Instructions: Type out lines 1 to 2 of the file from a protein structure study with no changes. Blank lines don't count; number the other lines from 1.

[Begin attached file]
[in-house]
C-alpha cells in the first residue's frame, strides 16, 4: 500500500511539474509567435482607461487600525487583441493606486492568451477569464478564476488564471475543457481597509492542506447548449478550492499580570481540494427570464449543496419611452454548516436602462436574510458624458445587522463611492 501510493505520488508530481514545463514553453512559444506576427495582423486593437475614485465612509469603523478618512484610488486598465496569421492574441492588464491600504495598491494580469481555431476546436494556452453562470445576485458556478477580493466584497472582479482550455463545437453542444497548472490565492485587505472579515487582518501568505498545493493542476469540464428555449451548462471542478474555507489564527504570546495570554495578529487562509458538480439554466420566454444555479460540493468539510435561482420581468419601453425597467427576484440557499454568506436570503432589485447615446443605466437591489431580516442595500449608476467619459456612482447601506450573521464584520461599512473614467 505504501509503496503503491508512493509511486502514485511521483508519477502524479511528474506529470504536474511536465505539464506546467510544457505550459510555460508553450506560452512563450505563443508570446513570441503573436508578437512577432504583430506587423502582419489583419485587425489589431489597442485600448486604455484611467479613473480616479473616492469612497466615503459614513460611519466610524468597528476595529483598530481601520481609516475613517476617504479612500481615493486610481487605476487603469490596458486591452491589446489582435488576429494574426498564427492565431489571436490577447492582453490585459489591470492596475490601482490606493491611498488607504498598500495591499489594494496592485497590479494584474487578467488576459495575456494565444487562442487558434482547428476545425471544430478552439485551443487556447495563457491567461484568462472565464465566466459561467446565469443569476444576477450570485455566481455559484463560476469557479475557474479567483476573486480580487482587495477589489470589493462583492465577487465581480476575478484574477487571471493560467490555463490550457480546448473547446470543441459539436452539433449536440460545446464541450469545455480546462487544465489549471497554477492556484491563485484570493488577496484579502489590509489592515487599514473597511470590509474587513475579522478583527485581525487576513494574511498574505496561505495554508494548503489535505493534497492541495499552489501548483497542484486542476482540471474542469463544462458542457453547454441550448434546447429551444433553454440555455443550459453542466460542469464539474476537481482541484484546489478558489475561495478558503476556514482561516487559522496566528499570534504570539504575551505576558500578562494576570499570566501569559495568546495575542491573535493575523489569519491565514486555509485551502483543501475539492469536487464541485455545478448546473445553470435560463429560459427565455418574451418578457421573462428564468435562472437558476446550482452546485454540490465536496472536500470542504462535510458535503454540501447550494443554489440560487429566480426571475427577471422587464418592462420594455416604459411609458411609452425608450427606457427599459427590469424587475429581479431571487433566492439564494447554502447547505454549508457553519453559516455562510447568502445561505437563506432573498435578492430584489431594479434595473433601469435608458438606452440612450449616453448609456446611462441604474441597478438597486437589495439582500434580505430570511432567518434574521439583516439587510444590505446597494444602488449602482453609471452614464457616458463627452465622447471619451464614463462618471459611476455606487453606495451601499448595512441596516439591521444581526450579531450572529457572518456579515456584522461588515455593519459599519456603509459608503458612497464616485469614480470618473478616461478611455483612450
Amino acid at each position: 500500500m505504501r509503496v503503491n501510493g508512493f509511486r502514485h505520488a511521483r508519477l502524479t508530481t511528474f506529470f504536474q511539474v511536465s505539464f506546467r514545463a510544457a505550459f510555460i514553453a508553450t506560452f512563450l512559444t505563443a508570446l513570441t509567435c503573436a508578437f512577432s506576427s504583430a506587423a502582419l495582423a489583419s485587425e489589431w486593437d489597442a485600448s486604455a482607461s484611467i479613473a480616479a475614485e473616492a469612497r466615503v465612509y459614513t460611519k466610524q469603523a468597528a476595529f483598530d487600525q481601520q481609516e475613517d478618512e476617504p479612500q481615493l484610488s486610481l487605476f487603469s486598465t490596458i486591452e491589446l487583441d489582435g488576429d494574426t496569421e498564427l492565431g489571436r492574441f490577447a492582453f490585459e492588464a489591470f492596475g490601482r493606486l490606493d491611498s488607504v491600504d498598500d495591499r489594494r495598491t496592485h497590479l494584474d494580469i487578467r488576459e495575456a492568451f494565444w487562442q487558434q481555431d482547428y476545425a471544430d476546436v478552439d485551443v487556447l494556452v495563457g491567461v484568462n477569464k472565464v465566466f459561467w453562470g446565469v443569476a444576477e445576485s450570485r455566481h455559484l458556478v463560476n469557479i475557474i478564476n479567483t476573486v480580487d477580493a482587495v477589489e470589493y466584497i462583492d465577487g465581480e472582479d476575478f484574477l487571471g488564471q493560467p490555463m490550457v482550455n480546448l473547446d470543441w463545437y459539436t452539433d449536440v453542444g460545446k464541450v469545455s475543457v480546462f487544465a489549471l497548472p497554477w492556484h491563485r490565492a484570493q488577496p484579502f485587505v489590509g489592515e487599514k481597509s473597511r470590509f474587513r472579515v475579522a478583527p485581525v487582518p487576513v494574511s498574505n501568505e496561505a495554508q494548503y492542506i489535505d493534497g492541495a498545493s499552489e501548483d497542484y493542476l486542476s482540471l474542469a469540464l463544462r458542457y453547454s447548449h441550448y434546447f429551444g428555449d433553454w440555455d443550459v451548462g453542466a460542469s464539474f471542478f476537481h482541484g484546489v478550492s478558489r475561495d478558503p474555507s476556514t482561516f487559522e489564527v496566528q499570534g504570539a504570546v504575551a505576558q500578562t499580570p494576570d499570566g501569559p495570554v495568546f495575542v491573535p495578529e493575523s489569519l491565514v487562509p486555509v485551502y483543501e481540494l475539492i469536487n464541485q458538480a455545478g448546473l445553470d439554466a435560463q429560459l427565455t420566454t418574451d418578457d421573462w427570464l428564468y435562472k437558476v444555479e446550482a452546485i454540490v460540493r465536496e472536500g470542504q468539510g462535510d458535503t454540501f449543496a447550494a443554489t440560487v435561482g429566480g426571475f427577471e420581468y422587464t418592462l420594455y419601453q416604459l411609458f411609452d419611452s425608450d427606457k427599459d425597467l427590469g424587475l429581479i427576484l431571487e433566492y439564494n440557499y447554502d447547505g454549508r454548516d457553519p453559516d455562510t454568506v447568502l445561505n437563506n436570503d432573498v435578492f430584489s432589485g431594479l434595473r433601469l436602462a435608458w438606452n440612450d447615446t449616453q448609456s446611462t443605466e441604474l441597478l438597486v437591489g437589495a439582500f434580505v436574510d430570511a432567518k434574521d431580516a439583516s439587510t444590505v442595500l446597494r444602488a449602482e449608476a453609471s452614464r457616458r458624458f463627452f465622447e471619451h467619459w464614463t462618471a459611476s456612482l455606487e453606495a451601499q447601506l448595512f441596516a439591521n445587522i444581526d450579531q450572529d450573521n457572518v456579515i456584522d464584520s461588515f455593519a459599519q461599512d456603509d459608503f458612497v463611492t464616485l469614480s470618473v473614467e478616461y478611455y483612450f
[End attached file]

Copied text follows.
[in-house]
C-alpha cells in the first residue's frame, strides 16, 4: 500500500511539474509567435482607461487600525487583441493606486492568451477569464478564476488564471475543457481597509492542506447548449478550492499580570481540494427570464449543496419611452454548516436602462436574510458624458445587522463611492 501510493505520488508530481514545463514553453512559444506576427495582423486593437475614485465612509469603523478618512484610488486598465496569421492574441492588464491600504495598491494580469481555431476546436494556452453562470445576485458556478477580493466584497472582479482550455463545437453542444497548472490565492485587505472579515487582518501568505498545493493542476469540464428555449451548462471542478474555507489564527504570546495570554495578529487562509458538480439554466420566454444555479460540493468539510435561482420581468419601453425597467427576484440557499454568506436570503432589485447615446443605466437591489431580516442595500449608476467619459456612482447601506450573521464584520461599512473614467 505504501509503496503503491508512493509511486502514485511521483508519477502524479511528474506529470504536474511536465505539464506546467510544457505550459510555460508553450506560452512563450505563443508570446513570441503573436508578437512577432504583430506587423502582419489583419485587425489589431489597442485600448486604455484611467479613473480616479473616492469612497466615503459614513460611519466610524468597528476595529483598530481601520481609516475613517476617504479612500481615493486610481487605476487603469490596458486591452491589446489582435488576429494574426498564427492565431489571436490577447492582453490585459489591470492596475490601482490606493491611498488607504498598500495591499489594494496592485497590479494584474487578467488576459495575456494565444487562442487558434482547428476545425471544430478552439485551443487556447495563457491567461484568462472565464465566466459561467446565469443569476444576477450570485455566481455559484463560476469557479475557474479567483476573486480580487482587495477589489470589493462583492465577487465581480476575478484574477487571471493560467490555463490550457480546448473547446470543441459539436452539433449536440460545446464541450469545455480546462487544465489549471497554477492556484491563485484570493488577496484579502489590509489592515487599514473597511470590509474587513475579522478583527485581525487576513494574511498574505496561505495554508494548503489535505493534497492541495499552489501548483497542484486542476482540471474542469463544462458542457453547454441550448434546447429551444433553454440555455443550459453542466460542469464539474476537481482541484484546489478558489475561495478558503476556514482561516487559522496566528499570534504570539504575551505576558500578562494576570499570566501569559495568546495575542491573535493575523489569519491565514486555509485551502483543501475539492469536487464541485455545478448546473445553470435560463429560459427565455418574451418578457421573462428564468435562472437558476446550482452546485454540490465536496472536500470542504462535510458535503454540501447550494443554489440560487429566480426571475427577471422587464418592462420594455416604459411609458411609452425608450427606457427599459427590469424587475429581479431571487433566492439564494447554502447547505454549508457553519453559516455562510447568502445561505437563506432573498435578492430584489431594479434595473433601469435608458438606452440612450449616453448609456446611462441604474441597478438597486437589495439582500434580505430570511432567518434574521439583516439587510444590505446597494444602488449602482453609471452614464457616458463627452465622447471619451464614463462618471459611476455606487453606495451601499448595512441596516439591521444581526450579531450572529457572518456579515456584522461588515455593519459599519456603509459608503458612497464616485469614480470618473478616461478611455483612450